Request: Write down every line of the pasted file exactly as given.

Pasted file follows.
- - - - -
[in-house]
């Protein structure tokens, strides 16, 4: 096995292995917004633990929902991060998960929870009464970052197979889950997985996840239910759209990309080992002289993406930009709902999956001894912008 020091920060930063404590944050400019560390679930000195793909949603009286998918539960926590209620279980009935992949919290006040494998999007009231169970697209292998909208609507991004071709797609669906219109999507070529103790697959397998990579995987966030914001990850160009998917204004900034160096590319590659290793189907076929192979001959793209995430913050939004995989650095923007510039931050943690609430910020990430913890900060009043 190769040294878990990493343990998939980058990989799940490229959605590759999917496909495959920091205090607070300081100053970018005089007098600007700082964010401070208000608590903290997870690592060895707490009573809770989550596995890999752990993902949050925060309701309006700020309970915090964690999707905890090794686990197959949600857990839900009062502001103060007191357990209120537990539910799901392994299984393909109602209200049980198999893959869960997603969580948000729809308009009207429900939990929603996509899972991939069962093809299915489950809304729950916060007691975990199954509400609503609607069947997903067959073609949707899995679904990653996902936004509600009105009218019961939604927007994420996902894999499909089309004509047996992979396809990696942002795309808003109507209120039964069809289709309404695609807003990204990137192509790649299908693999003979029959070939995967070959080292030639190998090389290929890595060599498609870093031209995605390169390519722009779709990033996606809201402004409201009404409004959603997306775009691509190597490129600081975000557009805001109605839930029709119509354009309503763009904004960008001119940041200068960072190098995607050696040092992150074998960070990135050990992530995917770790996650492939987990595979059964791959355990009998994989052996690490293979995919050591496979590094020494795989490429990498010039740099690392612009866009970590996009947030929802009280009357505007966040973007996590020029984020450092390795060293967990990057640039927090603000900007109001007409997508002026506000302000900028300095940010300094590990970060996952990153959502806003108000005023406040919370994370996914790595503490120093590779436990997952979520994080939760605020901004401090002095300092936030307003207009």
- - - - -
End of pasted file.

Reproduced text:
[in-house]
């Protein structure tokens, strides 16, 4: 096995292995917004633990929902991060998960929870009464970052197979889950997985996840239910759209990309080992002289993406930009709902999956001894912008 020091920060930063404590944050400019560390679930000195793909949603009286998918539960926590209620279980009935992949919290006040494998999007009231169970697209292998909208609507991004071709797609669906219109999507070529103790697959397998990579995987966030914001990850160009998917204004900034160096590319590659290793189907076929192979001959793209995430913050939004995989650095923007510039931050943690609430910020990430913890900060009043 190769040294878990990493343990998939980058990989799940490229959605590759999917496909495959920091205090607070300081100053970018005089007098600007700082964010401070208000608590903290997870690592060895707490009573809770989550596995890999752990993902949050925060309701309006700020309970915090964690999707905890090794686990197959949600857990839900009062502001103060007191357990209120537990539910799901392994299984393909109602209200049980198999893959869960997603969580948000729809308009009207429900939990929603996509899972991939069962093809299915489950809304729950916060007691975990199954509400609503609607069947997903067959073609949707899995679904990653996902936004509600009105009218019961939604927007994420996902894999499909089309004509047996992979396809990696942002795309808003109507209120039964069809289709309404695609807003990204990137192509790649299908693999003979029959070939995967070959080292030639190998090389290929890595060599498609870093031209995605390169390519722009779709990033996606809201402004409201009404409004959603997306775009691509190597490129600081975000557009805001109605839930029709119509354009309503763009904004960008001119940041200068960072190098995607050696040092992150074998960070990135050990992530995917770790996650492939987990595979059964791959355990009998994989052996690490293979995919050591496979590094020494795989490429990498010039740099690392612009866009970590996009947030929802009280009357505007966040973007996590020029984020450092390795060293967990990057640039927090603000900007109001007409997508002026506000302000900028300095940010300094590990970060996952990153959502806003108000005023406040919370994370996914790595503490120093590779436990997952979520994080939760605020901004401090002095300092936030307003207009």